You mourned the loss of the path between the Campanile and Memorial Glade during the reconstruction of Bancroft Library, you were perplexed by the various Campaign for Berkeley-related projects springing up around Dwinelle and Memorial Glade, you cringed at the recent mutilation of Sather Gate and now, desensitized to the ubiquitous alterations to campus, you may have failed to notice that yes indeed more campus construction is occurring, more highly trafficked pathways are being obstructed by fences, and a few ornamental porta-potties now decorate our campus.

We’re proponents of campus evolution, but at some point we have to ask will it ever end? Or at least, couldn’t they have waited until winter break or summer when we students could avoid the omnipresent fence blockage and hum of distant drilling? More pictures after the jump. read more »

The discerning sunbather will notice that Memorial Glade is no longer as it once was. Picket fences litter the grass. The ground is beginning to bald in some spots and turn to swamp in others. And then the Chancellor went and built hisself a humble domicile on top of it all, replete with crystal chandeliers and lavishly sculpted shrubbery. We’re pretty sure he threw some pretty sick parties in there, ones that none of us were invited to. Sulky face.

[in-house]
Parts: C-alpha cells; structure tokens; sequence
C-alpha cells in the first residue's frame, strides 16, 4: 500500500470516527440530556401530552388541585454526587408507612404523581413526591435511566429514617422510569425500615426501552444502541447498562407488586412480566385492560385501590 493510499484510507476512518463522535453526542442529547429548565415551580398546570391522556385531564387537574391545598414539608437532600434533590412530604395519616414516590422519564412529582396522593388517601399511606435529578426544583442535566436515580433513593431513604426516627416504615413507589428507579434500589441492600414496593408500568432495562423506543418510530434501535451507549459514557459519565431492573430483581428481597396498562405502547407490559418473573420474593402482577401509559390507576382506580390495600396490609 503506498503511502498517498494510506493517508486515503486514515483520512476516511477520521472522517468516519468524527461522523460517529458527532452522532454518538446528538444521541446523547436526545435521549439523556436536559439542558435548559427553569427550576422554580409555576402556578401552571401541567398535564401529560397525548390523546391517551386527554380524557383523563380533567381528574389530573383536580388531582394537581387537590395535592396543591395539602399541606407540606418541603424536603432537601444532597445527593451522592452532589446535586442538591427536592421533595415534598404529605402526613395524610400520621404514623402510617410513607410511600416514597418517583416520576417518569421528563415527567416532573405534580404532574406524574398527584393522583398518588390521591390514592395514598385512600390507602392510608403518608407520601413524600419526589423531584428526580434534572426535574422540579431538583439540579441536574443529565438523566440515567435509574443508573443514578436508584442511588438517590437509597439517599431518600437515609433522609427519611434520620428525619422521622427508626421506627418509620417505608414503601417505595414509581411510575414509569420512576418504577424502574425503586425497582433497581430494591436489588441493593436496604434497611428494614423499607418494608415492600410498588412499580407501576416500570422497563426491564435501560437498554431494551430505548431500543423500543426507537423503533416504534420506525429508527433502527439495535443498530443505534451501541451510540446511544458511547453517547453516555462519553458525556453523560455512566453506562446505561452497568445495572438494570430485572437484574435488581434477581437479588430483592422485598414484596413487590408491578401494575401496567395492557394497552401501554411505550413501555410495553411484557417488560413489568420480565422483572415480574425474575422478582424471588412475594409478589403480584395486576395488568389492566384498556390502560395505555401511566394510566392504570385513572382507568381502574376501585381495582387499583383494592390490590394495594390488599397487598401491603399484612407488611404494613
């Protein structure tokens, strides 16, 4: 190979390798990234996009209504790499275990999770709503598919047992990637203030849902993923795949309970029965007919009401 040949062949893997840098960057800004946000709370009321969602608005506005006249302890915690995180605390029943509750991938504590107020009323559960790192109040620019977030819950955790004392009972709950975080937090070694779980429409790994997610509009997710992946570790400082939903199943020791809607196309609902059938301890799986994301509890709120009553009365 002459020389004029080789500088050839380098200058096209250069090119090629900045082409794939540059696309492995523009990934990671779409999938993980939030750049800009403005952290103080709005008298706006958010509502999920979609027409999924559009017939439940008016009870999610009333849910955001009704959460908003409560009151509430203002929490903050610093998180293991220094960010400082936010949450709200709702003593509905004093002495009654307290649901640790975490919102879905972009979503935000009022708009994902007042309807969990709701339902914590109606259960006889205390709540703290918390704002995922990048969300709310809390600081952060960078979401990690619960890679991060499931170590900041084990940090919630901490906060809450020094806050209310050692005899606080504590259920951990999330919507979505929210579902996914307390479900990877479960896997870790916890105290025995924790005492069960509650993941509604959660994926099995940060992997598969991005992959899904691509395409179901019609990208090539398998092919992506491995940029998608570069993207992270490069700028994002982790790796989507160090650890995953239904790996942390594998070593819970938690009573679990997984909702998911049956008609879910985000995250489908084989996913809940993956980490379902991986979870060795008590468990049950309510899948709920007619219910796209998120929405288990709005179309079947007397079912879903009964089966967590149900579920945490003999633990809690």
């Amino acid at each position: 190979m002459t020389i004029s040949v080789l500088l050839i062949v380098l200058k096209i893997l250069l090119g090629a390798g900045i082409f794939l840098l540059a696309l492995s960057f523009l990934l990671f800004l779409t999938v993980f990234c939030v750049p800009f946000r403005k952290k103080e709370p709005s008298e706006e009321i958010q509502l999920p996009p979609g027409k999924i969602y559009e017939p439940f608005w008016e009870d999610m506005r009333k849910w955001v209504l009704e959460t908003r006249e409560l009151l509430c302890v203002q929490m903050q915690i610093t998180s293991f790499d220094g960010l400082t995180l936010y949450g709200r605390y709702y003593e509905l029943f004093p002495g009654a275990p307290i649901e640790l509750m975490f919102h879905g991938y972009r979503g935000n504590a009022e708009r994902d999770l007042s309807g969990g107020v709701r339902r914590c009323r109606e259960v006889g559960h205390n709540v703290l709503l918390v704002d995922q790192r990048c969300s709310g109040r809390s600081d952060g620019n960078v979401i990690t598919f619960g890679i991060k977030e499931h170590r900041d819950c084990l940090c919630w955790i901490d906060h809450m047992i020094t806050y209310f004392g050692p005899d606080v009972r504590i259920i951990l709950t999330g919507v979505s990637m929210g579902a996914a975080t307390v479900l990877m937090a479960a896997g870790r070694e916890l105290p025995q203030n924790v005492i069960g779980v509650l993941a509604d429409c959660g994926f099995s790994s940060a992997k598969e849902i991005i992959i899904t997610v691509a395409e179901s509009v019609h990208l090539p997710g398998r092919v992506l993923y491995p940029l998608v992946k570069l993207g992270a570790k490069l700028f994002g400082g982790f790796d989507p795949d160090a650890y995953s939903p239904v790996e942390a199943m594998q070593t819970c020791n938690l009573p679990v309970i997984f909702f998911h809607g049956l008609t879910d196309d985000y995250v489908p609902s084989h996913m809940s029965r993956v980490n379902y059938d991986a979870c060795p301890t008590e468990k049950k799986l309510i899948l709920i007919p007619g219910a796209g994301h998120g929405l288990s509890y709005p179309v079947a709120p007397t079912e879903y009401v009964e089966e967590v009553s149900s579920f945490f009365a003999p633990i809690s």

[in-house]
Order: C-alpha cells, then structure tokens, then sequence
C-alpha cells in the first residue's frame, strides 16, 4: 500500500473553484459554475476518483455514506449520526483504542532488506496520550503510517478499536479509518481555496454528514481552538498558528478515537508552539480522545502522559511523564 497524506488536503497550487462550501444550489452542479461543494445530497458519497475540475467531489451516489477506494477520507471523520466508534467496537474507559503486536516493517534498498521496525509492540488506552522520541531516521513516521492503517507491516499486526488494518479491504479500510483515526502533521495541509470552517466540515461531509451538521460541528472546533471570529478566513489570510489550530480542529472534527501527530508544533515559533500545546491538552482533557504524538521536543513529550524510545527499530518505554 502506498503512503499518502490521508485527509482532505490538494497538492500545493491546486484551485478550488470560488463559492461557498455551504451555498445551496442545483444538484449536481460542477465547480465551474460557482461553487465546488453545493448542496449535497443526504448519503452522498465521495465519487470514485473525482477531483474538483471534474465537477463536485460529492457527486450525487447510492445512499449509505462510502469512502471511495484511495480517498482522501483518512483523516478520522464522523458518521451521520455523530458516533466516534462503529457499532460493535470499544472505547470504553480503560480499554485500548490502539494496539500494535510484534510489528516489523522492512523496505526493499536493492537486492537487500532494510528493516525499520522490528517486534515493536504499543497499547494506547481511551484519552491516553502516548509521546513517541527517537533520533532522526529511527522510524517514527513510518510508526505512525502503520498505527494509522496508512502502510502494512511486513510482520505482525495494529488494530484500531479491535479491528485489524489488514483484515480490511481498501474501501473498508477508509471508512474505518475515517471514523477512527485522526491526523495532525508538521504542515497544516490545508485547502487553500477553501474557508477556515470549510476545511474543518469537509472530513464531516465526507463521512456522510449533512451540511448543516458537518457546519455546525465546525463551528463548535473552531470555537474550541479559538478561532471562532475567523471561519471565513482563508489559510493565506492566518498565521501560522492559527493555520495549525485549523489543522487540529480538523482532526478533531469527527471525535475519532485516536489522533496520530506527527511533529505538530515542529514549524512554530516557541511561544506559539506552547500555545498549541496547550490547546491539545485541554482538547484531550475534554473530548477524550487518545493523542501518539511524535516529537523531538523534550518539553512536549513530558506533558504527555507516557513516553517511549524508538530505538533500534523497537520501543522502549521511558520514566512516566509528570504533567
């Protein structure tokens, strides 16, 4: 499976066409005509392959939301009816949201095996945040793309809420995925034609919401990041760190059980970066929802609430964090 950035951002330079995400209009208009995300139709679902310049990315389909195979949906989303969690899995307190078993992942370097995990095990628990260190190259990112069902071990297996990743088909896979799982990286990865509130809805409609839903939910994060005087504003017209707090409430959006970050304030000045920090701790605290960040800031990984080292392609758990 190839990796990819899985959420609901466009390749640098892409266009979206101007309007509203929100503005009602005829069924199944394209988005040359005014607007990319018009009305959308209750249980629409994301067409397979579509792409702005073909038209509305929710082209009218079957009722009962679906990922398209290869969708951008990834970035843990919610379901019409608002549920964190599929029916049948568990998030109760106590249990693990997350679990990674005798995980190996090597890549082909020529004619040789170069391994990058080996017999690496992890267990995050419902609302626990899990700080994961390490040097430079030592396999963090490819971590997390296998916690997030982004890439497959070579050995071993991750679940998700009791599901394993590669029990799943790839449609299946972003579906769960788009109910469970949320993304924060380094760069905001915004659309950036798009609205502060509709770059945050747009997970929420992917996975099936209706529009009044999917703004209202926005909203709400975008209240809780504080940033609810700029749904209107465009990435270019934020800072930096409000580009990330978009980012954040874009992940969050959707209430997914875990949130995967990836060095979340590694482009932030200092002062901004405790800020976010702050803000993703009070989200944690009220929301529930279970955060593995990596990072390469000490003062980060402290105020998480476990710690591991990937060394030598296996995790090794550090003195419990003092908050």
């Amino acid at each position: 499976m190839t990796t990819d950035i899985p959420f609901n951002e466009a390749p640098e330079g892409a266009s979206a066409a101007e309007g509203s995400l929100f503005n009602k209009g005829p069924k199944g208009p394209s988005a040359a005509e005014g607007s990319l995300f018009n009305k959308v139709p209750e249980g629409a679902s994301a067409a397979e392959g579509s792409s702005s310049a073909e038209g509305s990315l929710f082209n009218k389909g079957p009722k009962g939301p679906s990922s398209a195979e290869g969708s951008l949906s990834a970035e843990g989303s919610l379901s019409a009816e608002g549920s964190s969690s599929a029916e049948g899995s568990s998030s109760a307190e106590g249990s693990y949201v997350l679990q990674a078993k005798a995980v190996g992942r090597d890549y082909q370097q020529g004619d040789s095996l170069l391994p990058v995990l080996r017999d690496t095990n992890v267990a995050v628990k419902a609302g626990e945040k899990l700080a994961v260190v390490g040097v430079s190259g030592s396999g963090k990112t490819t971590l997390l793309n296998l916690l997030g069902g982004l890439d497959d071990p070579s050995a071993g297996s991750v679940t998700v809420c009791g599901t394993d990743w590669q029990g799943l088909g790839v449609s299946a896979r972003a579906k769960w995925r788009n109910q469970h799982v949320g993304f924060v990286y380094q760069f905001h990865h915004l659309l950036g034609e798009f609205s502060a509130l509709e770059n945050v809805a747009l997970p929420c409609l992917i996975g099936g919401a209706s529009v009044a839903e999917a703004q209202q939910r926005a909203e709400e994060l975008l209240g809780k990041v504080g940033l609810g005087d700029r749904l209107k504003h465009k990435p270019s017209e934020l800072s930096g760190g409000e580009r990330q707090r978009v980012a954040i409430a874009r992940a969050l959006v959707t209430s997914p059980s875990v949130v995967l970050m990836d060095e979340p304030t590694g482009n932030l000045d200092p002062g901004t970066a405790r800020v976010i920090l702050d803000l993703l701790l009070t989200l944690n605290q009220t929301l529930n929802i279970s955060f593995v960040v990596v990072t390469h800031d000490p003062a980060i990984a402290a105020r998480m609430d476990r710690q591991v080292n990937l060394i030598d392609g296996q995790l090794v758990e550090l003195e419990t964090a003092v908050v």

That’s all a long and convoluted way of saying that our favorite patch of jumbo lawn is getting rehauled by the university this semester. The restoration’s going to start hogging up space starting now, but the hardcore fences are expected to go up in November. Sound familiar? That’s because the university’s on something of a roll, what with the Sather Gate restoration getting underway this week as well. Bummer – we’re not sure where we’re going to go to chuck frisbees at Fido anymore.  Fie on construction!

Image Source: jasonunbound under Creative Commons
Turf restoration to close Memorial Glade [Berkeley News]

We told you a while back that the Clog site may be down or at least wonky for one day. Now we know that day is Tuesday, Dec. 11 (or at least it’s supposed to be, without human error).

Still, we encourage you to come by on Tuesday. If you find that the Clog site isn’t loading for you, don’t fret–we’ll be back up soon, beautiful and better than ever.